Are You the Next Suze Orman,” internationally acclaimed personal finance expert”?

I don’t typically watch Suze Orman – because a) I don’t like her style and b) I don’t watch QVC or Oprah where she is televised a lot. Many middle class American women seem to resonate with her strong personality and focus on the psychology and relationships of money, but many others are just plain turned off by her approach and basic financial advice.

Whether you like her or not, you must admit that she has made herself a fortune as a financial ‘expert’.

How did she do it and if she could do it, why not you?
A lot of our readers are providers of personal finance information – a lot of it very well thought out and expressed. Some of our readers have written books about finance as well. Will one of you be the next “internationally acclaimed personal finance expert” with your own finance empire of books, media appearances and speaking engagements?

Based on research I did for an article – Suze Orman – Whether You Love Her or Not, Is a Self-Made Millionaire – here are the things which I believe contributed to Suze’s ability to rise above the crowd of personal finance experts and take center stage.

She had entrepreneurial parents.
Her parents, Jewish immigrants from Russia and Romania had their own businesses. In addition to working in the businesses, her mother worked as a legal secretary (something not many women did in the 1950’s). Suze was exposed to an entrepreneurial environment – working in the business from age 13 on.

She developed strong personality traits.
As a child, she was unafraid to speak up, not constrained by middle-class norms and now is willing to tell others in no uncertain terms what they should do financially. She seems to have a tough hide, willing to take action when the rest of us might cringe – actions such as suing Merrill Lynch while employed by them to bring a broker that lost all of her money to justice.

Although her upbringing may have allowed her to build her strong personality, she is the one who turned it into a media presence. Jacob Berstein in Suze Orman, the Money Lady labels it ‘populist rage’ and paints this picture of her:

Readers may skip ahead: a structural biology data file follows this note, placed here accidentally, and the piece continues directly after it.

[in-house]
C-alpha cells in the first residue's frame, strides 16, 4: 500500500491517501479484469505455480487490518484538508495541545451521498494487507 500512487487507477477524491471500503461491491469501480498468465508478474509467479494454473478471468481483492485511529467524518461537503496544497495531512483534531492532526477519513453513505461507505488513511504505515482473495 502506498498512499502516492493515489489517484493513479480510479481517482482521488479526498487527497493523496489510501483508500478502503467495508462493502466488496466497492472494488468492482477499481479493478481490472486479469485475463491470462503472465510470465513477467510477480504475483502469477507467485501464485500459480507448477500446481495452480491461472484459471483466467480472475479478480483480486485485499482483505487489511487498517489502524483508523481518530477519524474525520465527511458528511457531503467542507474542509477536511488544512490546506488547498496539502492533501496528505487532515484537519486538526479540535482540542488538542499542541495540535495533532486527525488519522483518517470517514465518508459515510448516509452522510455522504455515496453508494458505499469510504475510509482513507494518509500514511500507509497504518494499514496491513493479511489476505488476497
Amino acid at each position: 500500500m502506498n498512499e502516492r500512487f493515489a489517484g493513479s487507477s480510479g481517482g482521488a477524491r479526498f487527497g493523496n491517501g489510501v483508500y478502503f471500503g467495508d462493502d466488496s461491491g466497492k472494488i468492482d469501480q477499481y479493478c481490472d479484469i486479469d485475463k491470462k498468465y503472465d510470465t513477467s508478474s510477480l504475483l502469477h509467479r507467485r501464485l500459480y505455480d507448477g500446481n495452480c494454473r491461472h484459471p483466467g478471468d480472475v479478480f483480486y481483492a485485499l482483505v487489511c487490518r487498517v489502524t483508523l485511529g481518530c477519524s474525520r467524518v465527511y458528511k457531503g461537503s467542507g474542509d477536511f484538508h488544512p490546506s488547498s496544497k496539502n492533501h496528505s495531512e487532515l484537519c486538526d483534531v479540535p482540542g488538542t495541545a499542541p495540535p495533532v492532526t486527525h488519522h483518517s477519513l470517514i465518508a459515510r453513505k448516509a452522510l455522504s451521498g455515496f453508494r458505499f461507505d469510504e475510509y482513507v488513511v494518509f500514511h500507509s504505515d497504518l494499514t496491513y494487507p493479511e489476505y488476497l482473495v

“There’s the highlight-heavy blonde wedge haircut, the chunky gold earrings and the way she cocks her head to the left and furrows her brow when asked a question about whether to declare bankruptcy, take a loan out on a 401(k) or switch credit card companies. Then there are her trademark gesticulations and phrases: the wagging of an index finger, the shaking of her head in dismay and her habit of responding to a question with a sentence like, “Are you kidding?” — drawing out the “r” with such flourish that this three-word expression of opprobrium seems to last half an hour. Arrre you kidding? Righteous indignation is almost an orgasmic experience for Orman.”

She was willing to take risks.

  • She stole. “On one occasion, Orman’s mother told her she couldn’t afford to give her a dollar to go to a swimming pool with friends–but Orman filched the money from her parents because she was afraid her friends wouldn’t like her if they thought she was poor” as reported in If you knew Suze…by Robert Frick Kiplinger’s Personal Finance Magazine, November 1998.
  • She set out to see America with a van and $300.After failing to graduate from college in 1973, she bought her brother’s van, used help from a couple of friends to outfit it for sleeping and drove across the country to California, from Chicago.
  • She dreamed of starting her own restaurant. During her childhood, she had assisted in her Father’s deli from age 13 on. As she worked as a waitress for seven years in Berkely, CA, she dreamed of starting her own business and received venture money from multiple customers to start it up. Although she wasn’t able to make it happen because the Merrill Lynch broker who was supposed to be investing her money safely lost it all, she was in process with trying to find a location and all of the other steps needed to build a business.
  • She cornered a broker trainee job in the 70’s – with no background in finance – at Merrill Lynch. Because she needed to pay back that fifty thousand dollar loan and could not do so on the $400 a month in waitress salary she was making, she went down to the very same branch office that she had invested with, applied for a job – and got it!
  • She sued Merrill Lynch while working there. As she was learning how to be a broker in her new job, she discovered that the broker who lost her money had violated laws and she decided to sue him. The hiring broker had pretty much told her she wouldn’t make it 6 months in his office and she thought she had been hired just to fill a ‘female’ trainee quota – so she felt she had nothing to lose. As it turns out, laws prohibit an employer from firing an employee who is suing them!
  • She started her own firm.After working for both Merrill Lynch and Prudential, specializing in insurance products, she set out on her on and started her own firm.
  • She tried new things.Although she had problems with reading, speaking and writing as a child, when a book agent suggested she write a book, Orman tackled it – with help from the agent in selecting a topic on which to write. Although she had never been on radio or television, when the opportunity presented itself, she did the shows.

She specialized.
Investment product specialization.
Although the Series 7 license she had to earn to be a broker required her to be well versed in a wide range of investment options and products, knowing all about single premium whole life laid the foundation for two great opportunities: 1) her first radio and television appearances and 2) building a clientele for her own firm.